Chosen Bites: Marvelous and meatless

This classic Chinese recipe for whole crispy fish is spectacular enough for a festive meal, but easy enough for any day.

July 16, 2013 11:45
4 minute read.
Whole Crispy Fish

Whole Crispy Fish. (photo credit: Laura Frankel)

Don’t be intimidated, cooking a whole fish is simple and delicious. This simple recipe makes a jaw dropping-presentation with a lip-smacking sauce.

Have your fish monger clean the fish for you. Make sure your oil is very hot and fearlessly fry away. The skin become crispy, the flesh tender and any remaining bones are as crunchy as potato chips.

This classic Chinese recipe is spectacular enough for a festive meal, but easy enough for any day.

Whole Crispy Fish With Sichuan Sauce

This delicious mouth-watering crispy fish is not just for the 9 days, but for any day.

The "wow" presentation is dramatic enough for a VIP dinner or a casual weeknight.
The fish skin is crispy and the flesh delicious and flavorful. Any remaining bones also get crispy and can be eaten along with the flesh. My husband even eats the tail like potato chips.

The savory sauce is aromatic and just spicy enough to wake up your palate. I use a really good quality soy sauce that is not salty, but instead is earthy and complex.

Serve the fish with steamed rice, noodles and your favorite vegetables.

For a dramatic presentation, mound rice on a platter and stand the fish up in the mound of rice. Drizzle the sauce over the fish and serve.

2 whole fish (about 1 ½ pounds each), gutted, scaled (I use Red snapper or Black Bass)
Kosher salt and freshly cracked black pepper
4 tablespoons corn starch
About 2 cups peanut oil or other oil appropriate for high heat cooking

For the sauce
2 teaspoons toasted sesame oil
1 3-inch piece of ginger, peeled and grated on a microplane
4 garlic cloves, minced
6 scallions/ green onion, sliced thinly
1 teaspoon red chili pepper flakes
1/2 cup water
1/2 teaspoon cornstarch
1 tablespoon high quality soy sauce (I use Raw Organic NamaShoyu)
1 1/2 tablespoons chili-garlic sauce
1 teaspoon sugar

1. Pat dry the fish and season it, inside and out, with salt and pepper. Dust the outside of the fish with cornstarch.

2. Heat enough oil for the fish to be mostly submerged in a wok over high heat. Place the fish in the hot oil (182 C) and fry on one side for about 8-10 minutes until the fish is crispy and browned. Carefully turn the fish over (I use a spatula in one hand and tongs in the other) and fry for another 6-8 minutes until crispy. Repeat with the other fish.

3. Remove most of the oil from the wok and reduce the heat to medium. Add the ingredients for the sauce and cook for about five minutes until the sauce is bubbly and the sugar is completely dissolved.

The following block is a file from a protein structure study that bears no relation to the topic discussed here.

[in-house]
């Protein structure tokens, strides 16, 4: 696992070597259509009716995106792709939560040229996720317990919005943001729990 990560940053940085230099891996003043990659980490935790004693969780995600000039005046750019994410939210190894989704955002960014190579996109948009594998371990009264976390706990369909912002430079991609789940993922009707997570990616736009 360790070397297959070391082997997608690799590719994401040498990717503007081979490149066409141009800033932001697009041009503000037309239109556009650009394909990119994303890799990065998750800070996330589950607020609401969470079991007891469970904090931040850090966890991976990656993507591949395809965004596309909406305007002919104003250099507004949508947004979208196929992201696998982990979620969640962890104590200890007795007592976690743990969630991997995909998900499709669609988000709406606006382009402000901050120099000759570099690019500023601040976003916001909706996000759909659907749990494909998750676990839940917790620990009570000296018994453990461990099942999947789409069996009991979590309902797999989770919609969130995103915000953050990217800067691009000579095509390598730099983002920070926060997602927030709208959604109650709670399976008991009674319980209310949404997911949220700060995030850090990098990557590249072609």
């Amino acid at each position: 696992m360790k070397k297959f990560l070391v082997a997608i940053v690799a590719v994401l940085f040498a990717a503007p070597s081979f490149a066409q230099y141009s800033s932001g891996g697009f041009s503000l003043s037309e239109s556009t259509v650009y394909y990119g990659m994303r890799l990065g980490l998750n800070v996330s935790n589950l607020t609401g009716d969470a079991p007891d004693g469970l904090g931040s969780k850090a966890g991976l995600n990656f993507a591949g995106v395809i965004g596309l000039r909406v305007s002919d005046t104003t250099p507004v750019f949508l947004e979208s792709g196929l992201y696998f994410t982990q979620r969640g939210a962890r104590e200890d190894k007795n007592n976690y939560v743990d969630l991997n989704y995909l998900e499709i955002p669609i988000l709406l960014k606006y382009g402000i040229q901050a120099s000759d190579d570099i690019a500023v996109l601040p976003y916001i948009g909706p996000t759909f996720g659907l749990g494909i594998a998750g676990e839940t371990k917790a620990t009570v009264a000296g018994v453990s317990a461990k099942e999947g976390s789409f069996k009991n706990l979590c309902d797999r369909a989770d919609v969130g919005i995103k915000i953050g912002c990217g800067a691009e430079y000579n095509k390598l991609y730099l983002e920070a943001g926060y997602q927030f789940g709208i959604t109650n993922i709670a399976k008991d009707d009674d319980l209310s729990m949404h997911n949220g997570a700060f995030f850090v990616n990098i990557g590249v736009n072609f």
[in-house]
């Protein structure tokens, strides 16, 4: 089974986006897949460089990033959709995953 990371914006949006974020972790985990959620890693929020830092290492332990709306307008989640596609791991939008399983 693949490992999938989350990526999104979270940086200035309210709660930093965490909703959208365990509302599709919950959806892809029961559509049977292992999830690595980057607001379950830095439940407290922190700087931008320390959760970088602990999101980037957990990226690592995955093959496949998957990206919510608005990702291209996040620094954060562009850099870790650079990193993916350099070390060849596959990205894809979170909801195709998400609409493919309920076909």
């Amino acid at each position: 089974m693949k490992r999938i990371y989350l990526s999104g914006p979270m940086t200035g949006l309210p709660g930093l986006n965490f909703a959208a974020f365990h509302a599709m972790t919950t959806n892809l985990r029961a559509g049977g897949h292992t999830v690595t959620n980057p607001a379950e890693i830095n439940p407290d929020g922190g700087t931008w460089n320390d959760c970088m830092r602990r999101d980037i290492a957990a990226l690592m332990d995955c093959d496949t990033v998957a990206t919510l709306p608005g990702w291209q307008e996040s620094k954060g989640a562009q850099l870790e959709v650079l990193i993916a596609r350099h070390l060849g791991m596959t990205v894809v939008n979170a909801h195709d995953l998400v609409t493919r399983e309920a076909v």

4. Place the fish on a platter and pour the sauce over. Serve immediately.

5. To eat the fish, cut the fish into slices across the body and serve over rice or noodles.

Dry Fried Chinese Beans
Serves 4

Something magical happens in the wok when there is very little fat added to it. The vegetables begin to take on a charred flavor that is similar to being grilled.
I like to use this technique with Chinese long beans, carrots, broccoli and other dry vegetables. Peppers and other high water content vegetables will steam themselves and do not work for this technique.

2 tablespoons toasted sesame oil
1 ½ pounds Chinese long beans or green beans (completely dry)
3 cloves garlic, sliced thinly
2 teaspoons toasted sesame seeds
Kosher salt and freshly cracked pepper

1. Heat a wok or large sauté pan over very high heat. Add the sesame oil and swirl around to coat the pan.

2. Add the beans and stir fry the beans for about three minutes until they begin to char. They will darken and start to smell almost grilled. Add the garlic and sesame seeds and stir fry for another minute.

3.Immediately platter the beans and serve.

Lo Mein Noodles
Serves 4

This is a delicious, quick and easy side. Try to source out fresh Lo Mein noodles. Chinese noodles have a wonderful chewy texture that is addicting and completely different from traditional pasta. I serve this side hot, warm and cold. The noodles are amazing as a pasta salad.

For the sauce
2 tablespoons toasted sesame oil plus additional for the noodles
3 tablespoons best quality soy sauce
2 teaspoons Asian chili-garlic sauce
1 teaspoon sugar
1 2-inch piece of ginger, peeled and grated on a microplane
2 teaspoons rice wine vinegar
2 cloves garlic, grated on a microplane

For the noodles
1 pound fresh lo mein noodles or regular fresh pasta (usually found in Asian grocery stores)
½ cup thinly sliced scallions
½ cup grated carrots
2 tablespoons toasted sesame seeds

1. Whisk the sauce ingredients together until emulsified.

2. Cook the lomein in salted boiling water until cooked through. Drain and toss with a little sesame oil while still warm.

3. Pour the sauce over the noodles and arrange on a platter. Top the noodles with the scallions, carrots and sesame seeds.

Chef Laura Frankel is Executive Chef for Spertus Kosher Catering and author of Jewish Cooking for All Seasons, and Jewish Slow Cooker Recipes.

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